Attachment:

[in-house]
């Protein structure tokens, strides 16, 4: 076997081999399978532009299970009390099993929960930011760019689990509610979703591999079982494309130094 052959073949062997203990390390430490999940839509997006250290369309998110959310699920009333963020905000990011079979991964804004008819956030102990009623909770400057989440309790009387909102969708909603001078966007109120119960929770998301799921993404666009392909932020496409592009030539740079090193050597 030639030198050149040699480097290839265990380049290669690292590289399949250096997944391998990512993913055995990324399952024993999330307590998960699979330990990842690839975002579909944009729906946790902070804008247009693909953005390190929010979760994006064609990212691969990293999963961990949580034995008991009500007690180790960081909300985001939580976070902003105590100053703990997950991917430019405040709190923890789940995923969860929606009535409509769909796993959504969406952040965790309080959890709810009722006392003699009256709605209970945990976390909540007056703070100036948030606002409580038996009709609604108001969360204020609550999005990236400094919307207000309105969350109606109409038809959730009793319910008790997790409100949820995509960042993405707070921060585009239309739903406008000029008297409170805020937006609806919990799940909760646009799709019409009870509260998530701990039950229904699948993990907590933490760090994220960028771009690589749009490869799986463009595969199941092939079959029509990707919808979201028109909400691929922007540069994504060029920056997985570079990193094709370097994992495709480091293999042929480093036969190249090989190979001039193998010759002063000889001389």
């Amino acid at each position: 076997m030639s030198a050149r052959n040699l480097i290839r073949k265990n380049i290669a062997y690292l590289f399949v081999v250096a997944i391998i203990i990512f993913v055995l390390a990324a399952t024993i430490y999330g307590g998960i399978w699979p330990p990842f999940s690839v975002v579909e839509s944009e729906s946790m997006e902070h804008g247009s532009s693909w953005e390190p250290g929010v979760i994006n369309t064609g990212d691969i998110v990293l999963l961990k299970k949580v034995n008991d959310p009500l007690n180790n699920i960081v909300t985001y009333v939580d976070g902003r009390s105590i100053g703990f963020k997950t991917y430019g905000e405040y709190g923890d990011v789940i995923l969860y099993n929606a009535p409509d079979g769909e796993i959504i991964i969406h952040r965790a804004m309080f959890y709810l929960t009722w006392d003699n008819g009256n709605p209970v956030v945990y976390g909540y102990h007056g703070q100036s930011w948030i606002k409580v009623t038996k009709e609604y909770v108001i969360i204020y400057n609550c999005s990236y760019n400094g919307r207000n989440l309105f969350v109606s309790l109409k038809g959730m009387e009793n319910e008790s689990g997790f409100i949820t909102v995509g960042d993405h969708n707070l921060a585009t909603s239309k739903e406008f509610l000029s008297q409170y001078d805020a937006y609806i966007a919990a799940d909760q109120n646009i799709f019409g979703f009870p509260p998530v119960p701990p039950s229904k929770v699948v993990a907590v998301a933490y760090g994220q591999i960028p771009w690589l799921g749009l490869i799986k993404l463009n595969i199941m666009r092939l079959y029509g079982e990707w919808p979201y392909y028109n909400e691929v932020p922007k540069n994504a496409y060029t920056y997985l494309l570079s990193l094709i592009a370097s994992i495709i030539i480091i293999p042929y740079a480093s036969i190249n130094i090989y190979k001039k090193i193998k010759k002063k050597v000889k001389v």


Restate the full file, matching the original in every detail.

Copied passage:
[in-house]
């Protein structure tokens, strides 16, 4: 076997081999399978532009299970009390099993929960930011760019689990509610979703591999079982494309130094 052959073949062997203990390390430490999940839509997006250290369309998110959310699920009333963020905000990011079979991964804004008819956030102990009623909770400057989440309790009387909102969708909603001078966007109120119960929770998301799921993404666009392909932020496409592009030539740079090193050597 030639030198050149040699480097290839265990380049290669690292590289399949250096997944391998990512993913055995990324399952024993999330307590998960699979330990990842690839975002579909944009729906946790902070804008247009693909953005390190929010979760994006064609990212691969990293999963961990949580034995008991009500007690180790960081909300985001939580976070902003105590100053703990997950991917430019405040709190923890789940995923969860929606009535409509769909796993959504969406952040965790309080959890709810009722006392003699009256709605209970945990976390909540007056703070100036948030606002409580038996009709609604108001969360204020609550999005990236400094919307207000309105969350109606109409038809959730009793319910008790997790409100949820995509960042993405707070921060585009239309739903406008000029008297409170805020937006609806919990799940909760646009799709019409009870509260998530701990039950229904699948993990907590933490760090994220960028771009690589749009490869799986463009595969199941092939079959029509990707919808979201028109909400691929922007540069994504060029920056997985570079990193094709370097994992495709480091293999042929480093036969190249090989190979001039193998010759002063000889001389």
């Amino acid at each position: 076997m030639s030198a050149r052959n040699l480097i290839r073949k265990n380049i290669a062997y690292l590289f399949v081999v250096a997944i391998i203990i990512f993913v055995l390390a990324a399952t024993i430490y999330g307590g998960i399978w699979p330990p990842f999940s690839v975002v579909e839509s944009e729906s946790m997006e902070h804008g247009s532009s693909w953005e390190p250290g929010v979760i994006n369309t064609g990212d691969i998110v990293l999963l961990k299970k949580v034995n008991d959310p009500l007690n180790n699920i960081v909300t985001y009333v939580d976070g902003r009390s105590i100053g703990f963020k997950t991917y430019g905000e405040y709190g923890d990011v789940i995923l969860y099993n929606a009535p409509d079979g769909e796993i959504i991964i969406h952040r965790a804004m309080f959890y709810l929960t009722w006392d003699n008819g009256n709605p209970v956030v945990y976390g909540y102990h007056g703070q100036s930011w948030i606002k409580v009623t038996k009709e609604y909770v108001i969360i204020y400057n609550c999005s990236y760019n400094g919307r207000n989440l309105f969350v109606s309790l109409k038809g959730m009387e009793n319910e008790s689990g997790f409100i949820t909102v995509g960042d993405h969708n707070l921060a585009t909603s239309k739903e406008f509610l000029s008297q409170y001078d805020a937006y609806i966007a919990a799940d909760q109120n646009i799709f019409g979703f009870p509260p998530v119960p701990p039950s229904k929770v699948v993990a907590v998301a933490y760090g994220q591999i960028p771009w690589l799921g749009l490869i799986k993404l463009n595969i199941m666009r092939l079959y029509g079982e990707w919808p979201y392909y028109n909400e691929v932020p922007k540069n994504a496409y060029t920056y997985l494309l570079s990193l094709i592009a370097s994992i495709i030539i480091i293999p042929y740079a480093s036969i190249n130094i090989y190979k001039k090193i193998k010759k002063k050597v000889k001389v």